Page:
If you are struggling, practice your finger placement apart from your instrument. Then, as you gradually become familiar with the processes (such as lifting your second finger over your thumb when playing a scale on the piano), incorporate them into your playing. Everyone learns differently!

If necessary, consider hiring a tutor who can help you master these skills. This only applies to specific instruments.

Play Careful Attention to Dynamics

Loosely defined, dynamics are musical directions that shape your playing. Dynamics such as a fortississimo signal that the music is played loudly, while allegro suggests liveliness. It isn’t easy to incorporate dynamics into your playing as a beginner, but with time, you can play with particular attention to them.

It will shape your work and make it sound however the composer directed it – dramatic, melodic, or sensitive. Let the emotions behind the music flow with experience.

Be patient with yourself while practicing your dynamics. This step may vary according to which instrument you are learning. All musicians can agree that work is meant to be performed with careful attention and purpose.

Practice and Set a Routine

It’s no secret that practicing your instrument will help you grow as a musician. However, understanding what times work best and how to practice is significant. Start by familiarizing yourself with the notes and sight reading if you have just started learning a new piece.

Then, begin playing, following any instructions/dynamics and the piece’s tempo. Start slowly. Trying to rush will only hurt you in the long run.

Assign your practice sessions according to the purpose you aim for. Are you warming up, mastering a piece, composing, or having fun? Understanding your goals when learning a new instrument will point toward your passions in a music career.

Seek Opportunities to Perform

Regardless of which musical rank you occupy, sharing the beauty of music with others is essential to grow as a musician. While playing in front of others is intimidating, it creates stronger bonds and helps connect you to musicians. For example, music fairs and recitals often have other participants who may share the same interests as you. You could learn together!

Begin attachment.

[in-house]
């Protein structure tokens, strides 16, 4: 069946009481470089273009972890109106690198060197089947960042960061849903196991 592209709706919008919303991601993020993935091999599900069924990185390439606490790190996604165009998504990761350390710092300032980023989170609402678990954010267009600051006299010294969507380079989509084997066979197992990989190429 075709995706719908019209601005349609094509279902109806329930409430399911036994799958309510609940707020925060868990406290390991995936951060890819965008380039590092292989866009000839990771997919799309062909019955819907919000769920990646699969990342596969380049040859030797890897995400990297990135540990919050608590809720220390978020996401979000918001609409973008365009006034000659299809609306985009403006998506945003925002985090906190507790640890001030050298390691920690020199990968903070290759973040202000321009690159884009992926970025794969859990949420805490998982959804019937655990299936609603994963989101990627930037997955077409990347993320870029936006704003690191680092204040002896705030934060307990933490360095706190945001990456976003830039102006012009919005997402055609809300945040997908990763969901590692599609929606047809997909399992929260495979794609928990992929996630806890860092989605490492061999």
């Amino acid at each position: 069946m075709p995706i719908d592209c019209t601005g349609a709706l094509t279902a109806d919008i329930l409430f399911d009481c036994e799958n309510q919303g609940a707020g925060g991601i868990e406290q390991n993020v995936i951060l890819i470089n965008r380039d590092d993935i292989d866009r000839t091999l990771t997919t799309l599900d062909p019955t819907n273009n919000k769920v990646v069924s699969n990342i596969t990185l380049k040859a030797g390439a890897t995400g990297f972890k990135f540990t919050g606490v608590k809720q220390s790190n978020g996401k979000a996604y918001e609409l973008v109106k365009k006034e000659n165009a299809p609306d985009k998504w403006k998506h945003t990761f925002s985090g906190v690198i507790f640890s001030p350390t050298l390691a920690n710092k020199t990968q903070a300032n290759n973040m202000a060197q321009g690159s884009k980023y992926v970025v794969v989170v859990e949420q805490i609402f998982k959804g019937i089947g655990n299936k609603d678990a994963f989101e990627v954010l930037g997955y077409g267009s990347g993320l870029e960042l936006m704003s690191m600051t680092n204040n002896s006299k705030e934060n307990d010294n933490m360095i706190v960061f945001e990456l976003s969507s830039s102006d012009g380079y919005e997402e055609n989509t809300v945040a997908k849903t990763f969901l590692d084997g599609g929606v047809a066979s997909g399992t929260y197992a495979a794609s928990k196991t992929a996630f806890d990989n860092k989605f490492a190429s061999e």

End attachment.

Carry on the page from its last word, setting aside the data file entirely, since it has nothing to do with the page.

Make your experiences known, and express your musical passion through your performances. There are often several competitions and recitals you can enroll in. Get your name out there! It will help you build a portfolio and establish a career moving forward in life.

While learning a new instrument is a time-consuming and repetitive process, it allows you to expand your knowledge and gain a new skill set. No musician has perfectly mastered their instrument within the first few weeks, and even the highest-ranking stars have made mistakes! If there were one single recipe for acquiring a new skill, it would be self-compassion and determination.

Don’t let the tediousness of entering the music world stop you from achieving your goals. Good luck, and play on!

Kelly Halliburton
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Kelly Halliburton is a member of the Creative Writing Conservatory at Orange County School of the Arts in Santa Ana, California. She enjoys writing poetry, volunteering, and reading. Through exploring themes of student life and personal growth, she aspires to project meaningful ideas in the community.